Reuters DUBAI (Reuters) — Saudi Arabia has changed the status of its national oil giant Aramco to a joint-stock company as of Jan. 1, in a key step for an initial public offering (IPO) planned for later this year.
The sale of up to 5 percent of Saudi Aramco, expected to go ahead in the second half of 2018, is a centerpiece of Vision 2030, an ambitious reform plan to reduce the dependence of the Saudi economy on oil. The plan is championed by Saudi crown Prince Mohammad bin Salman.
The change, which was published in a cabinet decree in the kingdom’s official bulletin on Friday, is a requirement for local companies in Saudi Arabia ahead of listing, a senior Aramco source, who declined to be named, told Reuters.
“As a customary step in the preparation process for a Saudi IPO, Saudi Aramco has converted to a joint stock company,” the source said.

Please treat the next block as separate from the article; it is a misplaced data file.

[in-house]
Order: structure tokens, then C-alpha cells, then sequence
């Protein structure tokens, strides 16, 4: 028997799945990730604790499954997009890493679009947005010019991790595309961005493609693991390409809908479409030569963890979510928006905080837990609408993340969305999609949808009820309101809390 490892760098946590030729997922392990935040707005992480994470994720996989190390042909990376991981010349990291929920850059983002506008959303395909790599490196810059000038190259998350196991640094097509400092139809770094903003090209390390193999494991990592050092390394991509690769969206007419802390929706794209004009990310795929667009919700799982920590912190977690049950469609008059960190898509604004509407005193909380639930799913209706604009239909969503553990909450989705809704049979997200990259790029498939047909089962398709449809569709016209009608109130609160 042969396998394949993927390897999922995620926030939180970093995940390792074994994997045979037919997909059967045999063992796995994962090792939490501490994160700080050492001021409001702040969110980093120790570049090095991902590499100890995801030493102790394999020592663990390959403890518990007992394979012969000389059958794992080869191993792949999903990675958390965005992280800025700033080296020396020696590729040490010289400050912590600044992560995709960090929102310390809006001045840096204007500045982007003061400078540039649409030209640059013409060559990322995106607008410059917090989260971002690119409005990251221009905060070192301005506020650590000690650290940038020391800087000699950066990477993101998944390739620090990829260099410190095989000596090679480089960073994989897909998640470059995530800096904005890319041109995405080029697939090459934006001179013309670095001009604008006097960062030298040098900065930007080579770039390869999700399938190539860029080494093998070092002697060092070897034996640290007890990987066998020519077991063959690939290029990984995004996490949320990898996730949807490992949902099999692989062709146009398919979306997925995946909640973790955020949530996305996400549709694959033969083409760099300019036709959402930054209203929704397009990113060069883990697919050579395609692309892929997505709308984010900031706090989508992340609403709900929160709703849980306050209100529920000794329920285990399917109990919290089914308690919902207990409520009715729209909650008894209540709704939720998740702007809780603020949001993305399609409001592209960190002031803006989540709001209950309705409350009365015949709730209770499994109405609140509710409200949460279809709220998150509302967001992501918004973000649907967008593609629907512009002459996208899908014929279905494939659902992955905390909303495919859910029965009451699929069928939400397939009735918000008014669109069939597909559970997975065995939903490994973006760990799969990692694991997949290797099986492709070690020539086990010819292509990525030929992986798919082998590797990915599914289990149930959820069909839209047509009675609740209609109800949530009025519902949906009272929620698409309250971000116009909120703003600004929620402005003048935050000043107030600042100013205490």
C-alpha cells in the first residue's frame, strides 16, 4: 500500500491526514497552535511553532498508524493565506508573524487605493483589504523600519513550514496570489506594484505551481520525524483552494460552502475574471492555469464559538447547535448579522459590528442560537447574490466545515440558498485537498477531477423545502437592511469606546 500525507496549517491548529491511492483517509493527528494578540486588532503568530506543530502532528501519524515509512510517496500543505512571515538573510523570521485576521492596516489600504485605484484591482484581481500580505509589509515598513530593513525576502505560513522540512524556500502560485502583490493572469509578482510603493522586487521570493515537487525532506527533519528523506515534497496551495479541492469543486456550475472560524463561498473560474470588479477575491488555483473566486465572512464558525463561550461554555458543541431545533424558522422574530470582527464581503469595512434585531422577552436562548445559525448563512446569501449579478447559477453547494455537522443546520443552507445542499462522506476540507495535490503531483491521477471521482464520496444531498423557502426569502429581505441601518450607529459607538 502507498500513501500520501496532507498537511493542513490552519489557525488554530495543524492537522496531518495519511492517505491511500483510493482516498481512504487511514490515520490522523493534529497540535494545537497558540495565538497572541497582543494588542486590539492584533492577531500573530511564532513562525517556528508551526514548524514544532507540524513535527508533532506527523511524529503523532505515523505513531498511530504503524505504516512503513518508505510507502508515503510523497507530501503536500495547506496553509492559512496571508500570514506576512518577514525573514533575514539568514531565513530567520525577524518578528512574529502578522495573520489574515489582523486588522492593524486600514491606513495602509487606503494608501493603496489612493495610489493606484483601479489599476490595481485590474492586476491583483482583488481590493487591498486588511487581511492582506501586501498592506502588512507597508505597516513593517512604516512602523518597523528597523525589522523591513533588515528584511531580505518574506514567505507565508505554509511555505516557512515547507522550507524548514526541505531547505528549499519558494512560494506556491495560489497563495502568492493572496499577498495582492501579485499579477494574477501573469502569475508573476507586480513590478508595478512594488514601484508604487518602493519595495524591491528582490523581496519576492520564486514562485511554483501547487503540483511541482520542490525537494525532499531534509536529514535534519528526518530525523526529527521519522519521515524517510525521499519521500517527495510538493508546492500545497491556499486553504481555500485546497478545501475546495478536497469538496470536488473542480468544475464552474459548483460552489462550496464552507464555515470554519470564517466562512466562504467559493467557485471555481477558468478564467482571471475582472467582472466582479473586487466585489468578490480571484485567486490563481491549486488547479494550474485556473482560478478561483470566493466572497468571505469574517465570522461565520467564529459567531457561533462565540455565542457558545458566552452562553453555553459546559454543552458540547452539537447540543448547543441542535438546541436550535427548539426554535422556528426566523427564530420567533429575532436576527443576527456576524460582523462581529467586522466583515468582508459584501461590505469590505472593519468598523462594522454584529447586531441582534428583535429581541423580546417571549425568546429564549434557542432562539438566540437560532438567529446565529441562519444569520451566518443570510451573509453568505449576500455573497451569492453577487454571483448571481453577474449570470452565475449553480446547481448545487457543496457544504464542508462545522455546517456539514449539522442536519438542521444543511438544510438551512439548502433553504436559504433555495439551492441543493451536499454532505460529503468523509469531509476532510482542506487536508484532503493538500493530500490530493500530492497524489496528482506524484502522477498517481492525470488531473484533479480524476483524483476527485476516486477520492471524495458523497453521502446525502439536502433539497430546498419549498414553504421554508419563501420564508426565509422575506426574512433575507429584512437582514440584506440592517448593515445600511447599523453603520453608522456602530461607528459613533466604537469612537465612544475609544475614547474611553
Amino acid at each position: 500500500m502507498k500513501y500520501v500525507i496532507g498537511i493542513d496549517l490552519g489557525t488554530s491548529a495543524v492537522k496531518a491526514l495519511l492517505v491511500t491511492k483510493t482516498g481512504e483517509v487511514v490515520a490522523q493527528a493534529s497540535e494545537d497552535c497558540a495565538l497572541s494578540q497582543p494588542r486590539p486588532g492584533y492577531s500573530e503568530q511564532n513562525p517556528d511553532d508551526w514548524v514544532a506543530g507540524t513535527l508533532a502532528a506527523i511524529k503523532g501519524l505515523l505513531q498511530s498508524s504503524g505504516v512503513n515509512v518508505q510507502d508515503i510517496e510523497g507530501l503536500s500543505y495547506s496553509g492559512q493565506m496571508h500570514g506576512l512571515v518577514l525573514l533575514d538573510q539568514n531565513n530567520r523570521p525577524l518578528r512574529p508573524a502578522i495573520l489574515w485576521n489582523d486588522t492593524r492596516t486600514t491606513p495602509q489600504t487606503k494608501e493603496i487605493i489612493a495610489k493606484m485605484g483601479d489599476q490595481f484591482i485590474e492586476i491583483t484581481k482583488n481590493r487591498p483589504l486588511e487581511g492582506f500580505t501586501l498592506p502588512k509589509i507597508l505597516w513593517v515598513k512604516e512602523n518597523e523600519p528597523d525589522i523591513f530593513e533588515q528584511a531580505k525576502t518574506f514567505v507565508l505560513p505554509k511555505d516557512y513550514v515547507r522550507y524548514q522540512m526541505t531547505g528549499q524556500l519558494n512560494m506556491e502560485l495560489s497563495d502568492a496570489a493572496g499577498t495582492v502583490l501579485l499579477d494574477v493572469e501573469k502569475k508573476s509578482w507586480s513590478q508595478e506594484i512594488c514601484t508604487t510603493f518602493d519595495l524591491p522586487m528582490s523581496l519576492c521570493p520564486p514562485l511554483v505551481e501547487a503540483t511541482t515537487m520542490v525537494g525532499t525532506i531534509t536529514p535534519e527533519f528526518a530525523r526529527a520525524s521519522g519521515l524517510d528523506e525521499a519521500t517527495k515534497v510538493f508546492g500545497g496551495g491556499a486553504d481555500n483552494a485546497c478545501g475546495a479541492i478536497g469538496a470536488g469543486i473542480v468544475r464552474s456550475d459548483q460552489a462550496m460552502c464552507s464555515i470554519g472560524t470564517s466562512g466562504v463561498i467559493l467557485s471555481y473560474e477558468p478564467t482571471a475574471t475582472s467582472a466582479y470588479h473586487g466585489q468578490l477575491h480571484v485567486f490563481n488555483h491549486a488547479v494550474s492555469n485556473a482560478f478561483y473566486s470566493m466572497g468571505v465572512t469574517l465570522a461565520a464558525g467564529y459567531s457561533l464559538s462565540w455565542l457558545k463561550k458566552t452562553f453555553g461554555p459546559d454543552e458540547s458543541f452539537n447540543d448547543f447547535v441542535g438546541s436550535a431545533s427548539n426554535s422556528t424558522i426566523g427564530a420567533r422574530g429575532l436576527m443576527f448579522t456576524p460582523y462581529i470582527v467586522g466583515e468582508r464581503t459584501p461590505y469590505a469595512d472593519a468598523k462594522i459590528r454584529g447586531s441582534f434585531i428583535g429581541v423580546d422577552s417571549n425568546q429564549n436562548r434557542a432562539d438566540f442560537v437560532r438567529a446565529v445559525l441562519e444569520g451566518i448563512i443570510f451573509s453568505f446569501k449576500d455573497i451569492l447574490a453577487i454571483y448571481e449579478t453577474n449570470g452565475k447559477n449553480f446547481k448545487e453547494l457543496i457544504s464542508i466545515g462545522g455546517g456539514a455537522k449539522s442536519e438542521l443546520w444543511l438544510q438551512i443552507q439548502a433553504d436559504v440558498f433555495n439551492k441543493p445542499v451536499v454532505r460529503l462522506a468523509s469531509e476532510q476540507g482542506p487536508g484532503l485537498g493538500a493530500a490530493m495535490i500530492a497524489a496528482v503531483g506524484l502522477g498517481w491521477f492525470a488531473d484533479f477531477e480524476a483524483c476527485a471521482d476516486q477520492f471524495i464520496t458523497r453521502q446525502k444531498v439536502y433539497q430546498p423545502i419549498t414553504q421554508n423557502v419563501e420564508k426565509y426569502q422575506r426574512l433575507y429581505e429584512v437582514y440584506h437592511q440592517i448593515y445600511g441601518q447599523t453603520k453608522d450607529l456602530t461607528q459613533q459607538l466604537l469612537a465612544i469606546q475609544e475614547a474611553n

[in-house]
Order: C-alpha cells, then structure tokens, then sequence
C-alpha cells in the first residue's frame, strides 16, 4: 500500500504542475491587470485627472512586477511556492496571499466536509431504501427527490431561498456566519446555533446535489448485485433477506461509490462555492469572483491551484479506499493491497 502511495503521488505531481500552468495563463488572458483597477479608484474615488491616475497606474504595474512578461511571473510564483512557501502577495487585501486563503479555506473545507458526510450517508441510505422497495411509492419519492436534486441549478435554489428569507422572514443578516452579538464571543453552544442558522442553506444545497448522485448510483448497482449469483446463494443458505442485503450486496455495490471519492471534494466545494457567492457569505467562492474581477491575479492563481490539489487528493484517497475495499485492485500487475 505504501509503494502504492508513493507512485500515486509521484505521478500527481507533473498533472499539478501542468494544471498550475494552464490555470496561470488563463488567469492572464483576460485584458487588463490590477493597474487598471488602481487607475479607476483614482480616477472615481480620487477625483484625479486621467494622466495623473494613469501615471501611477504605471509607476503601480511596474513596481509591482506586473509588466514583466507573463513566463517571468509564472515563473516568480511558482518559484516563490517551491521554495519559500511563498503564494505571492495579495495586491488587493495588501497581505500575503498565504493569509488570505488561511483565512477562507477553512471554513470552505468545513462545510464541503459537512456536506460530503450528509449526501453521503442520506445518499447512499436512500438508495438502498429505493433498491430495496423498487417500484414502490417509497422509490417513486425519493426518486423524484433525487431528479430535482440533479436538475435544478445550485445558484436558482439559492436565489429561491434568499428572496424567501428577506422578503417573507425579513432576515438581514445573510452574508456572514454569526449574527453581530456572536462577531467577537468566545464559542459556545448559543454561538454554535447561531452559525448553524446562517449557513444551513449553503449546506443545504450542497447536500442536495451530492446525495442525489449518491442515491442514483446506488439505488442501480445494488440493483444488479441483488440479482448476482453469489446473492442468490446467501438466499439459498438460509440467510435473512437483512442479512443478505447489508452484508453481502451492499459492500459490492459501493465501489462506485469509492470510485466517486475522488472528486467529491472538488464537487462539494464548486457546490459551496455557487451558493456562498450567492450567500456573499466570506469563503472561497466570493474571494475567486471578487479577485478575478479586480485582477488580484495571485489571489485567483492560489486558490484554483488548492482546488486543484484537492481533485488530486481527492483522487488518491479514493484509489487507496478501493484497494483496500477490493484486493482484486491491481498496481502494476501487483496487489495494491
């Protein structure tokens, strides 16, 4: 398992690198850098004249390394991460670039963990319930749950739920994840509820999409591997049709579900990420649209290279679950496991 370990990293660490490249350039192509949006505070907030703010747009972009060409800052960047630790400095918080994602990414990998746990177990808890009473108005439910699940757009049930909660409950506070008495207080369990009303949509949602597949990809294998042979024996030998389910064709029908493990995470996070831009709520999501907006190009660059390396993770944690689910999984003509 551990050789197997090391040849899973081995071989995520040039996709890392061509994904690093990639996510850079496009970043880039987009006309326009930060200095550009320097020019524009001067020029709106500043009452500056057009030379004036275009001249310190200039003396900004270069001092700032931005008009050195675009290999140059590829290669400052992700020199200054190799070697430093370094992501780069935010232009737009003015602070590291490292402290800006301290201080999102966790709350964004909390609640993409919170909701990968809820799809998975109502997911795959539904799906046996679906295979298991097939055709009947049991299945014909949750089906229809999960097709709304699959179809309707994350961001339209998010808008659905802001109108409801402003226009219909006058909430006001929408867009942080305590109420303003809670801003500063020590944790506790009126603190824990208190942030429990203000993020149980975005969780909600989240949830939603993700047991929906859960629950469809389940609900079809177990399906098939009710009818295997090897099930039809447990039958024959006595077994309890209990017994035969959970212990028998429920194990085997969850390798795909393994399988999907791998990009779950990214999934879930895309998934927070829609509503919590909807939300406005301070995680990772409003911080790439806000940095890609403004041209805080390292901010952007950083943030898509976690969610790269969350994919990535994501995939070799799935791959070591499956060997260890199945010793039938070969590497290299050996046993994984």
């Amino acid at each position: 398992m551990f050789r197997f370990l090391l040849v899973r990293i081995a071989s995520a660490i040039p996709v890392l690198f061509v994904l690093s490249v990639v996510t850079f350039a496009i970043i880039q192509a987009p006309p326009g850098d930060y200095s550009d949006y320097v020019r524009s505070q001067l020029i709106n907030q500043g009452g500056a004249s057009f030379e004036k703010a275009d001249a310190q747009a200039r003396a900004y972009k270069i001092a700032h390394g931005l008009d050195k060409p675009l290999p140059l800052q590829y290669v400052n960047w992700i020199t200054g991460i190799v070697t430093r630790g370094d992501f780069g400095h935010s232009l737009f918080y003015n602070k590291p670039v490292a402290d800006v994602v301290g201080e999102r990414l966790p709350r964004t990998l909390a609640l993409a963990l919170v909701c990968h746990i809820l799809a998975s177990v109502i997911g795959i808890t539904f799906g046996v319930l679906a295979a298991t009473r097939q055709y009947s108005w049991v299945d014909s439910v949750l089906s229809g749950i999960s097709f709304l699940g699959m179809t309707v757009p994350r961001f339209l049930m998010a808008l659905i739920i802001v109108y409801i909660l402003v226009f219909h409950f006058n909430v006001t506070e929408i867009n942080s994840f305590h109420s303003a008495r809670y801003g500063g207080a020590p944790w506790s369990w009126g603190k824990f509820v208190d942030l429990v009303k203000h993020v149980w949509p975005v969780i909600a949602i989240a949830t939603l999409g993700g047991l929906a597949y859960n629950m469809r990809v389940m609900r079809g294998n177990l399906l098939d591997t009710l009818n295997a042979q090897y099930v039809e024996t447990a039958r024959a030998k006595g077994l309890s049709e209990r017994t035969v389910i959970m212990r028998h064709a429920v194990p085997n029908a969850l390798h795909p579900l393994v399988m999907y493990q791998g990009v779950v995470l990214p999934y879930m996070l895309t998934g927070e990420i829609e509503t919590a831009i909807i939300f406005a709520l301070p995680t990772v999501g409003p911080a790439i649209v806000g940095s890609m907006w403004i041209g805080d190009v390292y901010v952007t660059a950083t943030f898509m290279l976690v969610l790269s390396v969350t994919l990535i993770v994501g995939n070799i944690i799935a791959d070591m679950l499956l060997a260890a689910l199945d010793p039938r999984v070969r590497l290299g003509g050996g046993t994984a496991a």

“This establishes the framework to allow future investors to hold shares in the company alongside its shareholder, the government.”
But it is an important step as it shows the IPO process, which could be the biggest in history raising up to $100 billion, is moving ahead despite market speculation it could be delayed or totally shelved.
Prince Mohammad told Reuters in October it was still on track for 2018.
Aramco has a fully paid capital of 60 billion riyals ($16.00 billion) divided into 200 billion ordinary shares, according to the company’s bylaws published in the official bulletin.
The firm’s board will have 11 members and the power to list the company in domestic and international markets, it said. The government will propose six members of Aramco’s board, but shareholders with a more than 0.1 percent stake will have the right to propose a member to the general assembly.Speech